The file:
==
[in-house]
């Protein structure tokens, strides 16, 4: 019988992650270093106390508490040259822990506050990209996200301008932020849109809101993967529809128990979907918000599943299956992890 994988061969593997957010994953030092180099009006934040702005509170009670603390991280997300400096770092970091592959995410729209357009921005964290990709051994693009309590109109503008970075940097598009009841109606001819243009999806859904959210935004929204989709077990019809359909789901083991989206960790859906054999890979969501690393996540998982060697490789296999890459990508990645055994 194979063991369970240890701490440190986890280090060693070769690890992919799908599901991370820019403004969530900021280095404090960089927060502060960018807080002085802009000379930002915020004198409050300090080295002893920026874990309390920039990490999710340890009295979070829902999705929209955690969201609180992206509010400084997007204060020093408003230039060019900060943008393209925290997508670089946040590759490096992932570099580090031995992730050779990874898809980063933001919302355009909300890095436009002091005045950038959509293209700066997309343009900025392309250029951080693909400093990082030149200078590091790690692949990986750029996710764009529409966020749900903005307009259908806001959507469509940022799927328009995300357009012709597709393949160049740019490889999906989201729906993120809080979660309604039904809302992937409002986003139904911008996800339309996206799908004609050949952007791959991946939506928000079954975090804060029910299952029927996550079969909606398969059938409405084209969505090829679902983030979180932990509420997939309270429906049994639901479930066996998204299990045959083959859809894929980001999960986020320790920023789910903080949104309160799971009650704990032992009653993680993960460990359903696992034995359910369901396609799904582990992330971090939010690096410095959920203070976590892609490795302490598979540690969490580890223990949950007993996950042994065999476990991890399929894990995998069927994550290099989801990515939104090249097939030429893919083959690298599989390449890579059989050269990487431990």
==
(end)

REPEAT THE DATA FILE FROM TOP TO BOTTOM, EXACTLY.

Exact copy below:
[in-house]
């Protein structure tokens, strides 16, 4: 019988992650270093106390508490040259822990506050990209996200301008932020849109809101993967529809128990979907918000599943299956992890 994988061969593997957010994953030092180099009006934040702005509170009670603390991280997300400096770092970091592959995410729209357009921005964290990709051994693009309590109109503008970075940097598009009841109606001819243009999806859904959210935004929204989709077990019809359909789901083991989206960790859906054999890979969501690393996540998982060697490789296999890459990508990645055994 194979063991369970240890701490440190986890280090060693070769690890992919799908599901991370820019403004969530900021280095404090960089927060502060960018807080002085802009000379930002915020004198409050300090080295002893920026874990309390920039990490999710340890009295979070829902999705929209955690969201609180992206509010400084997007204060020093408003230039060019900060943008393209925290997508670089946040590759490096992932570099580090031995992730050779990874898809980063933001919302355009909300890095436009002091005045950038959509293209700066997309343009900025392309250029951080693909400093990082030149200078590091790690692949990986750029996710764009529409966020749900903005307009259908806001959507469509940022799927328009995300357009012709597709393949160049740019490889999906989201729906993120809080979660309604039904809302992937409002986003139904911008996800339309996206799908004609050949952007791959991946939506928000079954975090804060029910299952029927996550079969909606398969059938409405084209969505090829679902983030979180932990509420997939309270429906049994639901479930066996998204299990045959083959859809894929980001999960986020320790920023789910903080949104309160799971009650704990032992009653993680993960460990359903696992034995359910369901396609799904582990992330971090939010690096410095959920203070976590892609490795302490598979540690969490580890223990949950007993996950042994065999476990991890399929894990995998069927994550290099989801990515939104090249097939030429893919083959690298599989390449890579059989050269990487431990």